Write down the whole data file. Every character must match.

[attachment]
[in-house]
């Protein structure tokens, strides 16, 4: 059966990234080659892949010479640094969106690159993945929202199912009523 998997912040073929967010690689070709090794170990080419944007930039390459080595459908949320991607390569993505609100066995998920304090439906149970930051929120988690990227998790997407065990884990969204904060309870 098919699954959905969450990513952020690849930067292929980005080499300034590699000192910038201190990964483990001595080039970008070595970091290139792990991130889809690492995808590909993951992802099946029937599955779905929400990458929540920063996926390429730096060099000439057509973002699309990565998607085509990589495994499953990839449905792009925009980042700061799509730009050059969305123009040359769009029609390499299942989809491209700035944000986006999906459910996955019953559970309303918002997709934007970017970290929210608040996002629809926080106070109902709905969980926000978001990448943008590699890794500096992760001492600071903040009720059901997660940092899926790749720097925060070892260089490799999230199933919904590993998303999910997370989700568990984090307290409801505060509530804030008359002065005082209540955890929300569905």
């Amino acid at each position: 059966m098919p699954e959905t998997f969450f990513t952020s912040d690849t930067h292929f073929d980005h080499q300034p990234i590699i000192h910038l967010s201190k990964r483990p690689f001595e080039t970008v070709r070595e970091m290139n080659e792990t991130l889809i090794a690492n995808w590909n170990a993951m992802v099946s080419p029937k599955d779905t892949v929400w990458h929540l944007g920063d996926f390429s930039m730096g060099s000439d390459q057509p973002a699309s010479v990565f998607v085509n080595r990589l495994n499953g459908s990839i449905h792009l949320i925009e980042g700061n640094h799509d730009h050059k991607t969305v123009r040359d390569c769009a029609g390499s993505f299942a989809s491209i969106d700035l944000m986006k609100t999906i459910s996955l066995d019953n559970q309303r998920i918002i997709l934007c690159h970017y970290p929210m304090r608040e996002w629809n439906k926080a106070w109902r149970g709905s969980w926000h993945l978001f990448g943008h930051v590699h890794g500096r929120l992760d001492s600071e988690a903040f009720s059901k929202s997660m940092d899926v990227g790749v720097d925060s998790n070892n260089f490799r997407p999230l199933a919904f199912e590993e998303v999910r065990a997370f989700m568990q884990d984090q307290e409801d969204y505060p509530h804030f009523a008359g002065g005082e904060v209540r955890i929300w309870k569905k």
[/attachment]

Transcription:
[in-house]
């Protein structure tokens, strides 16, 4: 059966990234080659892949010479640094969106690159993945929202199912009523 998997912040073929967010690689070709090794170990080419944007930039390459080595459908949320991607390569993505609100066995998920304090439906149970930051929120988690990227998790997407065990884990969204904060309870 098919699954959905969450990513952020690849930067292929980005080499300034590699000192910038201190990964483990001595080039970008070595970091290139792990991130889809690492995808590909993951992802099946029937599955779905929400990458929540920063996926390429730096060099000439057509973002699309990565998607085509990589495994499953990839449905792009925009980042700061799509730009050059969305123009040359769009029609390499299942989809491209700035944000986006999906459910996955019953559970309303918002997709934007970017970290929210608040996002629809926080106070109902709905969980926000978001990448943008590699890794500096992760001492600071903040009720059901997660940092899926790749720097925060070892260089490799999230199933919904590993998303999910997370989700568990984090307290409801505060509530804030008359002065005082209540955890929300569905």
């Amino acid at each position: 059966m098919p699954e959905t998997f969450f990513t952020s912040d690849t930067h292929f073929d980005h080499q300034p990234i590699i000192h910038l967010s201190k990964r483990p690689f001595e080039t970008v070709r070595e970091m290139n080659e792990t991130l889809i090794a690492n995808w590909n170990a993951m992802v099946s080419p029937k599955d779905t892949v929400w990458h929540l944007g920063d996926f390429s930039m730096g060099s000439d390459q057509p973002a699309s010479v990565f998607v085509n080595r990589l495994n499953g459908s990839i449905h792009l949320i925009e980042g700061n640094h799509d730009h050059k991607t969305v123009r040359d390569c769009a029609g390499s993505f299942a989809s491209i969106d700035l944000m986006k609100t999906i459910s996955l066995d019953n559970q309303r998920i918002i997709l934007c690159h970017y970290p929210m304090r608040e996002w629809n439906k926080a106070w109902r149970g709905s969980w926000h993945l978001f990448g943008h930051v590699h890794g500096r929120l992760d001492s600071e988690a903040f009720s059901k929202s997660m940092d899926v990227g790749v720097d925060s998790n070892n260089f490799r997407p999230l199933a919904f199912e590993e998303v999910r065990a997370f989700m568990q884990d984090q307290e409801d969204y505060p509530h804030f009523a008359g002065g005082e904060v209540r955890i929300w309870k569905k």